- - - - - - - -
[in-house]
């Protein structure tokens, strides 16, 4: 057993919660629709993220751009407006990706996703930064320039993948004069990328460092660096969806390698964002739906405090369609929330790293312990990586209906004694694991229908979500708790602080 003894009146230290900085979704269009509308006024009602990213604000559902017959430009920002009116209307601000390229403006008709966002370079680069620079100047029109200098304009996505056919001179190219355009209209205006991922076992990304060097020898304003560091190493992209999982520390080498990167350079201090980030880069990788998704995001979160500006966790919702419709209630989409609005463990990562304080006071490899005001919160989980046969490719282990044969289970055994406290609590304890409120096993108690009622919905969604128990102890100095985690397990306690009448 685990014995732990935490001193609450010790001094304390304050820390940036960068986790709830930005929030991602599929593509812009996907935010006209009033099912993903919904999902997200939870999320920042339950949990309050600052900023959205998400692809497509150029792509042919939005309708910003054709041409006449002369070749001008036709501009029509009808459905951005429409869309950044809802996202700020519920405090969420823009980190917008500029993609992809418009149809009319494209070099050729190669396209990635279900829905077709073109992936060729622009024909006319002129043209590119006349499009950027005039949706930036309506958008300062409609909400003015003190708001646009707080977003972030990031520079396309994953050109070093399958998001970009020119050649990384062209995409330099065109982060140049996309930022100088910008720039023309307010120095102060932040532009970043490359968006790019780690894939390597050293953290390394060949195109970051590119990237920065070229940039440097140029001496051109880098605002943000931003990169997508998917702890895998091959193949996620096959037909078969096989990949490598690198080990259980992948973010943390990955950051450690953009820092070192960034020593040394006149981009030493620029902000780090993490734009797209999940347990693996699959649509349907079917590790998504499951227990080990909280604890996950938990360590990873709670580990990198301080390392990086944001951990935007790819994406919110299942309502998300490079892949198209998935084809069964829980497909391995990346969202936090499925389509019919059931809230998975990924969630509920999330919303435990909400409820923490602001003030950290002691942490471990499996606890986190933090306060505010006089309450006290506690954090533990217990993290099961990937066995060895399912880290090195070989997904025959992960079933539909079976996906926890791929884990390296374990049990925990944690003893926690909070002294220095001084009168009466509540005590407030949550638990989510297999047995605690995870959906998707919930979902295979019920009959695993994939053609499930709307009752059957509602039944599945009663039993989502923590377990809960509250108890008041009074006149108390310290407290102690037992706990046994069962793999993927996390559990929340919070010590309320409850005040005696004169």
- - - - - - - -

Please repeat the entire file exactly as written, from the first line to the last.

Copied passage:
[in-house]
């Protein structure tokens, strides 16, 4: 057993919660629709993220751009407006990706996703930064320039993948004069990328460092660096969806390698964002739906405090369609929330790293312990990586209906004694694991229908979500708790602080 003894009146230290900085979704269009509308006024009602990213604000559902017959430009920002009116209307601000390229403006008709966002370079680069620079100047029109200098304009996505056919001179190219355009209209205006991922076992990304060097020898304003560091190493992209999982520390080498990167350079201090980030880069990788998704995001979160500006966790919702419709209630989409609005463990990562304080006071490899005001919160989980046969490719282990044969289970055994406290609590304890409120096993108690009622919905969604128990102890100095985690397990306690009448 685990014995732990935490001193609450010790001094304390304050820390940036960068986790709830930005929030991602599929593509812009996907935010006209009033099912993903919904999902997200939870999320920042339950949990309050600052900023959205998400692809497509150029792509042919939005309708910003054709041409006449002369070749001008036709501009029509009808459905951005429409869309950044809802996202700020519920405090969420823009980190917008500029993609992809418009149809009319494209070099050729190669396209990635279900829905077709073109992936060729622009024909006319002129043209590119006349499009950027005039949706930036309506958008300062409609909400003015003190708001646009707080977003972030990031520079396309994953050109070093399958998001970009020119050649990384062209995409330099065109982060140049996309930022100088910008720039023309307010120095102060932040532009970043490359968006790019780690894939390597050293953290390394060949195109970051590119990237920065070229940039440097140029001496051109880098605002943000931003990169997508998917702890895998091959193949996620096959037909078969096989990949490598690198080990259980992948973010943390990955950051450690953009820092070192960034020593040394006149981009030493620029902000780090993490734009797209999940347990693996699959649509349907079917590790998504499951227990080990909280604890996950938990360590990873709670580990990198301080390392990086944001951990935007790819994406919110299942309502998300490079892949198209998935084809069964829980497909391995990346969202936090499925389509019919059931809230998975990924969630509920999330919303435990909400409820923490602001003030950290002691942490471990499996606890986190933090306060505010006089309450006290506690954090533990217990993290099961990937066995060895399912880290090195070989997904025959992960079933539909079976996906926890791929884990390296374990049990925990944690003893926690909070002294220095001084009168009466509540005590407030949550638990989510297999047995605690995870959906998707919930979902295979019920009959695993994939053609499930709307009752059957509602039944599945009663039993989502923590377990809960509250108890008041009074006149108390310290407290102690037992706990046994069962793999993927996390559990929340919070010590309320409850005040005696004169």